Is Cobra Available If the Employer Stops Providing Health Insurance?
How COBRA Works
- Employees become eligible for COBRA coverage if they experience a qualifying event. A qualifying event is either a voluntary or involuntary termination from employment or a reduction in hours leading to no longer qualifying for health insurance coverage. Although there are exceptions employees are responsible for paying the entire health insurance premium, including any amounts formerly paid by their employer, plus a 2 percent administrative fee.
COBRA Insurance is the Same Insurance You Had Before but it Can Change
- COBRA law mandates that you be included in your former employers health insurance plan, so your insurance will initially be the exact same insurance you had while you were working. However, businesses can change group health insurance providers on an annual basis, and you automatically are enrolled in any new or modified plan and are charged the new premium. You can, of course, opt out if you choose.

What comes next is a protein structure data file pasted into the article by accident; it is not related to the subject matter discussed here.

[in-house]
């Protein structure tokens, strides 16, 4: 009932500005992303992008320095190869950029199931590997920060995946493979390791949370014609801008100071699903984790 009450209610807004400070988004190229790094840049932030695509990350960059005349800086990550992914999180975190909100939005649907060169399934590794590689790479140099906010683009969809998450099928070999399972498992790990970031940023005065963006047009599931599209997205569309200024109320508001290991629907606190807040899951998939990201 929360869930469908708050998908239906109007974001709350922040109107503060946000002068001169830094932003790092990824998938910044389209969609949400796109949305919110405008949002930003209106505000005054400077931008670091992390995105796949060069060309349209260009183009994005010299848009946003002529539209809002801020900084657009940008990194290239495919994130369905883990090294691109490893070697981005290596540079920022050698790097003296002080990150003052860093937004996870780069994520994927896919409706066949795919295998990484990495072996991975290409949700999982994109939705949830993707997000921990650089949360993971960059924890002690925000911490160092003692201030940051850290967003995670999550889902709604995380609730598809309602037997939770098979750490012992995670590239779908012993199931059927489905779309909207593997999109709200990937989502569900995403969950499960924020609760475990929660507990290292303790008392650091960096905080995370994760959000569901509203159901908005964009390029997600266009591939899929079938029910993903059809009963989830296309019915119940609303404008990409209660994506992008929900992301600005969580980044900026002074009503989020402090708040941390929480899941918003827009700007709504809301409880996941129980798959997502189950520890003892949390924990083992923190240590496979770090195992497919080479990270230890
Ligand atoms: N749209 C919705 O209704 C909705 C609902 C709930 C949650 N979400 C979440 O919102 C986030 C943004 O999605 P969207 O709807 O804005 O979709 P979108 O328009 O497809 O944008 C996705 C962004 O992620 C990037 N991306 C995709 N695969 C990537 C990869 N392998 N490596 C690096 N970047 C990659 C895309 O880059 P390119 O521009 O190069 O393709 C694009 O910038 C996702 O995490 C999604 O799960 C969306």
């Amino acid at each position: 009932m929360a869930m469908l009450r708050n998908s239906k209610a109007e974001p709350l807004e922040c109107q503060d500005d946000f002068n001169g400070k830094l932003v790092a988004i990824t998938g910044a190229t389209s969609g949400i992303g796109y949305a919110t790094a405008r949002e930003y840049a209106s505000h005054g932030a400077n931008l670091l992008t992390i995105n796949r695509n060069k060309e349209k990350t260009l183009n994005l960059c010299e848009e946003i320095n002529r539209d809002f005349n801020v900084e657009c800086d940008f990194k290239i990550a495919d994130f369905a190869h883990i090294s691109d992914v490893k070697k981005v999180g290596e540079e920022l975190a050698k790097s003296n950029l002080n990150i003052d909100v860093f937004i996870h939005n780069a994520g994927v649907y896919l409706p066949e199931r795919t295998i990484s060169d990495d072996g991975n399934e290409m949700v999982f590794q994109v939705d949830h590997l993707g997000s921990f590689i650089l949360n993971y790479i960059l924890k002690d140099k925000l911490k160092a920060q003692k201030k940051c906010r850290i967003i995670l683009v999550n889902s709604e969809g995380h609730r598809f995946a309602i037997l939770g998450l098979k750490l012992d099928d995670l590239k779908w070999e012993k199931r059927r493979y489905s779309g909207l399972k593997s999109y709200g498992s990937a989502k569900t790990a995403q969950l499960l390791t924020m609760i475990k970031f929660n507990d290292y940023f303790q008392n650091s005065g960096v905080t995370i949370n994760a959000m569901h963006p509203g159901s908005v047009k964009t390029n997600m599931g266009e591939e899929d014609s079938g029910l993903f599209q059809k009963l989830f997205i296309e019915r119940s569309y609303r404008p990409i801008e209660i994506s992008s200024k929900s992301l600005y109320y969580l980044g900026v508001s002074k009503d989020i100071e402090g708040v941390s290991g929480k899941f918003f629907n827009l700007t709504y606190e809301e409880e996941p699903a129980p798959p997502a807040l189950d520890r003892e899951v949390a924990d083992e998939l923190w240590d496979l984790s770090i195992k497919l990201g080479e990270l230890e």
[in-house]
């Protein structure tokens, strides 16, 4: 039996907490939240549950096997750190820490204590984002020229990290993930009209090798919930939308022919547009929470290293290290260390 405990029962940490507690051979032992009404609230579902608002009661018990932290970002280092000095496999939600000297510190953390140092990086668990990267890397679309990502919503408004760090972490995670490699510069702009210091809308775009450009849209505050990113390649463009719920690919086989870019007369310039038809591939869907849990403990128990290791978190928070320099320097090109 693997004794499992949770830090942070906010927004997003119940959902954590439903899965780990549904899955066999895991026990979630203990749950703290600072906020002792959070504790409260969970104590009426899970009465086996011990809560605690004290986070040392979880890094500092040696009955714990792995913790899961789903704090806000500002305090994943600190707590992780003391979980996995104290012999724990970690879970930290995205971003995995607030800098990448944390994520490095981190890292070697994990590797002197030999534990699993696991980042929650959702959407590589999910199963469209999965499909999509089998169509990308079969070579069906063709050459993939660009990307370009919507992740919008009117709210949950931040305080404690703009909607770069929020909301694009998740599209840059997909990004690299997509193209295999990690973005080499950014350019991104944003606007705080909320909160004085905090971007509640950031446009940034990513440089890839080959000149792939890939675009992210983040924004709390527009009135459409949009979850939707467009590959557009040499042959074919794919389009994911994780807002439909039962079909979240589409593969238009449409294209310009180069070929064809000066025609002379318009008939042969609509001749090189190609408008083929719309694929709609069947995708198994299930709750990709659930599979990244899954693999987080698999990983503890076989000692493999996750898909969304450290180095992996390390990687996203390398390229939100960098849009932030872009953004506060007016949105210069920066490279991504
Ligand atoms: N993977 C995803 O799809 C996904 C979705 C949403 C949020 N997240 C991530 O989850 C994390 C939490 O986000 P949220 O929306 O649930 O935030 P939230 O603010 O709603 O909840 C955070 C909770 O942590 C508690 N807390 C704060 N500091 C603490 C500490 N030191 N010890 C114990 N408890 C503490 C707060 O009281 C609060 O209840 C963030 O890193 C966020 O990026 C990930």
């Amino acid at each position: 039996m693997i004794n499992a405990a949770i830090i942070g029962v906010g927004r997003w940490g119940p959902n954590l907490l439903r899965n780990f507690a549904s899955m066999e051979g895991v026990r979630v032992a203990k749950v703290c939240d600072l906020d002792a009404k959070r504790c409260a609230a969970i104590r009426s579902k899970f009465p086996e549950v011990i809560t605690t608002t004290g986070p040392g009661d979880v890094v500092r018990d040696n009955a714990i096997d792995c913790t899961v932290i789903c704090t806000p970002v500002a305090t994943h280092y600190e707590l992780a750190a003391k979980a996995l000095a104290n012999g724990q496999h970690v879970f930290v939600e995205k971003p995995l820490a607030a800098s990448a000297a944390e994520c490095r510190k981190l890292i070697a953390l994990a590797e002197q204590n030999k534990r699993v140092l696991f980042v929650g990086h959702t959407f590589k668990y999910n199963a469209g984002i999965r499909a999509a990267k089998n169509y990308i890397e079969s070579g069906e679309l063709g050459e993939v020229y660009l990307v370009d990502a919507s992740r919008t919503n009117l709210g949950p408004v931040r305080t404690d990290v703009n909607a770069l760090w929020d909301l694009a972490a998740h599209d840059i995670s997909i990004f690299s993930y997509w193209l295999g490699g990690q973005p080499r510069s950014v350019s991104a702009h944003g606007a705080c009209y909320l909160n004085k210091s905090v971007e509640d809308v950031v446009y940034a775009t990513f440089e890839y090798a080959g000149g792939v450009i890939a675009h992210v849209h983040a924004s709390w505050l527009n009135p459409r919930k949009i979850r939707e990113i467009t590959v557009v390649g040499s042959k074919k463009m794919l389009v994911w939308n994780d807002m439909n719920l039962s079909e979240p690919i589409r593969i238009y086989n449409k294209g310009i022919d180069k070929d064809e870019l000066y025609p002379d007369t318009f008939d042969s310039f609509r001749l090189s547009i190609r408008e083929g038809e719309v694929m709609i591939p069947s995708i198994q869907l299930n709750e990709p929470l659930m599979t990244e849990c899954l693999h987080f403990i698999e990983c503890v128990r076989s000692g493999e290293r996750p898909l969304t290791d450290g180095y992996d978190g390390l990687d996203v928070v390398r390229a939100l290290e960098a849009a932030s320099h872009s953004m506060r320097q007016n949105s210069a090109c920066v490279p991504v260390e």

COBRA Ends If Your Former Employer Stops Providing Group Health Coverage
- COBRA coverage ends if your former employer stops providing group health coverage for employees for any reason, including individual business decisions or bankruptcy. From a legal perspective, COBRA laws simply no longer apply as there is no longer a group plan to mandate inclusion in.
Federal COBRA Assistance for the Unemployed
- The federal government began a program in late 2009 to pay 65 percent of the COBRA premiums of laid-off workers for up to 15 months. Although it is not accepting new enrollees, the program did continue to provide funds supplementing the premiums of unemployed Americans through most of 2010.